The researchers discovered that men who drank most heavily during their freshmen year of college engaged in more violence in their dating relationships during that same year than men who drank less heavily. Heavy drinking, however, did not predict subsequent dating violence for men. By contrast, women who drank heavily during their sophomore year were more likely to encounter dating violence during their junior year than women who did not drink as heavily during their sophomore year.
Given these findings, Stappenbeck and Fromme recommend tailoring education and intervention programs to men and women based on when they may be most vulnerable to heavy drinking and violent relationships. For example, programs should target men before they enter college, and teach them that heavy drinking and dating violence often go hand in hand. Programs should offer men strategies to help reduce both behaviors. Women should participate in drinking prevention programs prior to beginning sophomore year. Both men and women would benefit from better information about how to establish and maintain healthy dating relationships.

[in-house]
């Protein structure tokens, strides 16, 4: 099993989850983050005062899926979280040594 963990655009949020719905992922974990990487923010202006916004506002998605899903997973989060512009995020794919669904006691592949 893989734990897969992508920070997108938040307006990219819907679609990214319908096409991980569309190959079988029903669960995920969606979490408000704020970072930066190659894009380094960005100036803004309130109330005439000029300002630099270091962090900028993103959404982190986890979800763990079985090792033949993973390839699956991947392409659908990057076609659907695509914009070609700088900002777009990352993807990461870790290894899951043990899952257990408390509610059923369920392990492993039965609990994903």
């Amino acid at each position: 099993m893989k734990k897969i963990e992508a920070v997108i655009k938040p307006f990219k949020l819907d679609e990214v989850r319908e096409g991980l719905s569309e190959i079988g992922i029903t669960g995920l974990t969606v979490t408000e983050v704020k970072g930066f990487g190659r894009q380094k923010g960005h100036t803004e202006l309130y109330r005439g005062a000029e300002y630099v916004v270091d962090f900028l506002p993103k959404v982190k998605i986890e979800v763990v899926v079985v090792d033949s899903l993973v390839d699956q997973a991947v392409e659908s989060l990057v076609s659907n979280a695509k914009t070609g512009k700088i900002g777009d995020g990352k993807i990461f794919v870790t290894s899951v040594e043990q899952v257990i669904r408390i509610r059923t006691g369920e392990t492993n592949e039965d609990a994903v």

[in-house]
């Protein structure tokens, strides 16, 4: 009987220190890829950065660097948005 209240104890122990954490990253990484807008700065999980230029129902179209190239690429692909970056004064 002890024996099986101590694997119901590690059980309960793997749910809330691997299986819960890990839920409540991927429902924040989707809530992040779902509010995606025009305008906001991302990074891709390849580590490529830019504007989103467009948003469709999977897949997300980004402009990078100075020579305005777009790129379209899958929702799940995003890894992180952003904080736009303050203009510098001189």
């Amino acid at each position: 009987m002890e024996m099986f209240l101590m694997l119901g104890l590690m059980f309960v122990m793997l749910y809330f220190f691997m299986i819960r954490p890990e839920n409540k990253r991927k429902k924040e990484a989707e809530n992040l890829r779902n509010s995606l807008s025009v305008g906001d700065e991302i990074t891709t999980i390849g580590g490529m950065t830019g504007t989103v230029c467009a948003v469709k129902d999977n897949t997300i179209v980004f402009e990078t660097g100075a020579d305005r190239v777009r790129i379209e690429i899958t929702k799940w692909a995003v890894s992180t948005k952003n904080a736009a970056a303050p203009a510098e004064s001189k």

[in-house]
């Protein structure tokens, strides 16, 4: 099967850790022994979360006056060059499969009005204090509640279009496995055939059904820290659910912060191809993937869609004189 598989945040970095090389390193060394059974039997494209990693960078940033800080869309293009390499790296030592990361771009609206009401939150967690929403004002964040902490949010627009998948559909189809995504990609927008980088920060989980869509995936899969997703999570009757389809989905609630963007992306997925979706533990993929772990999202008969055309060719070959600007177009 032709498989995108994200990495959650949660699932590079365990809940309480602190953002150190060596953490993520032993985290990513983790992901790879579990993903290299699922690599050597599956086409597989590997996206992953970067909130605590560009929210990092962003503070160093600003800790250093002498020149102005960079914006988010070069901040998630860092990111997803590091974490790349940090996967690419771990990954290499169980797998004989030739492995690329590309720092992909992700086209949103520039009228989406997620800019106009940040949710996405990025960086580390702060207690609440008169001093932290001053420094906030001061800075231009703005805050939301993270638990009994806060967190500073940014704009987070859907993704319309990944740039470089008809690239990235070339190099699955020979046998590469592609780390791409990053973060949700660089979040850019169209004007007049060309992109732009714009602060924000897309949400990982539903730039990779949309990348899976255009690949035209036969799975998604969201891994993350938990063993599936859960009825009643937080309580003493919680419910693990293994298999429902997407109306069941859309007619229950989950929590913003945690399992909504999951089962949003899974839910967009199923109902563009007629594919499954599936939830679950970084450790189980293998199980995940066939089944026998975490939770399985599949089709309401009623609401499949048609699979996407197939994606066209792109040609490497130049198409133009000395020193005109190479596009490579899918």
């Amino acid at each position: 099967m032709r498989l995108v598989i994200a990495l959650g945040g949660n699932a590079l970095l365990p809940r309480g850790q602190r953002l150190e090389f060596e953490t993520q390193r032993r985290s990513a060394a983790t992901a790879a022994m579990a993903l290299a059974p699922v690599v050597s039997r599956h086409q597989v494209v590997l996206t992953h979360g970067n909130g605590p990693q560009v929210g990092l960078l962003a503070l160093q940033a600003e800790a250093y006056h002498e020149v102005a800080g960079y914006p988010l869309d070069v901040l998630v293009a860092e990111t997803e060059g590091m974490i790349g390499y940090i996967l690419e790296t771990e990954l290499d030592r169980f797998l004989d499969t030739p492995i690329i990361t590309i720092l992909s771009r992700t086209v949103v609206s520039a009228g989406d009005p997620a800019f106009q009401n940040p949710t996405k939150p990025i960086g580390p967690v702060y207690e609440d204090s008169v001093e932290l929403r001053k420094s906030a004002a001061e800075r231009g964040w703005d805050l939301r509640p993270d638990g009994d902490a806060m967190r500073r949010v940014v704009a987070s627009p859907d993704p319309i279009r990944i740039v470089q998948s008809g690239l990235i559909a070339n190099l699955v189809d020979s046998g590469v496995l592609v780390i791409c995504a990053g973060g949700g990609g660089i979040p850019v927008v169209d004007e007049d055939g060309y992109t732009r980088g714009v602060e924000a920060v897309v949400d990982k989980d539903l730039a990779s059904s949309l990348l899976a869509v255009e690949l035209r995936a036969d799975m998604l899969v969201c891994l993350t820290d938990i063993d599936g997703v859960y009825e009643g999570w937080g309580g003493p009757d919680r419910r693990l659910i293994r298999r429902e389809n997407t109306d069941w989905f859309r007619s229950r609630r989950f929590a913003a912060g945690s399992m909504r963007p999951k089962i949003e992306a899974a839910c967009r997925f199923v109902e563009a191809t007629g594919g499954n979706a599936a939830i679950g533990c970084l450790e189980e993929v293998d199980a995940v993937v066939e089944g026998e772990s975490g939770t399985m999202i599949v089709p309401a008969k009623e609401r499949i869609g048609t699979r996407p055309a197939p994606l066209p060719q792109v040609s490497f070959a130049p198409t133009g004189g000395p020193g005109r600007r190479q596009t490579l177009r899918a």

Although genetic feedback has been evaluated as an adjunct to smoking cessation interventions, its efficacy for reducing alcohol-related risks is unknown. The current study evaluated the feasibility, acceptability, and efficacy of a web-based alcohol intervention incorporating genetic feedback and risk information specific to ALDH2 genotype. The ALDH2*2 variant is associated with partial protection against alcohol dependence but confers significantly increased risk for alcohol-related cancers as a function of alcohol exposure. Two hundred Asian-American young adults were randomly assigned to receive web-based personalized genetic feedback or attention-control feedback. Genetic feedback included health risk information specific to alcohol-related cancer or alcohol dependence, depending on genotype. Genetic feedback and risk information resulted in significant reductions in 30-day drinking frequency and quantity among participants with the ALDH2*1/*2 genotype. Genetic feedback was rated highly by participants and also showed some effects on theoretical correlates of behavior change. Results provide initial evidence of the feasibility, acceptability, and brief efficacy of web-based genetic feedback for reducing alcohol-related health risks associated with the ALDH2 genotype. Results also highlight the utility of targeting preventive interventions based on genetically-related risk and protective factors and specific environmental exposures.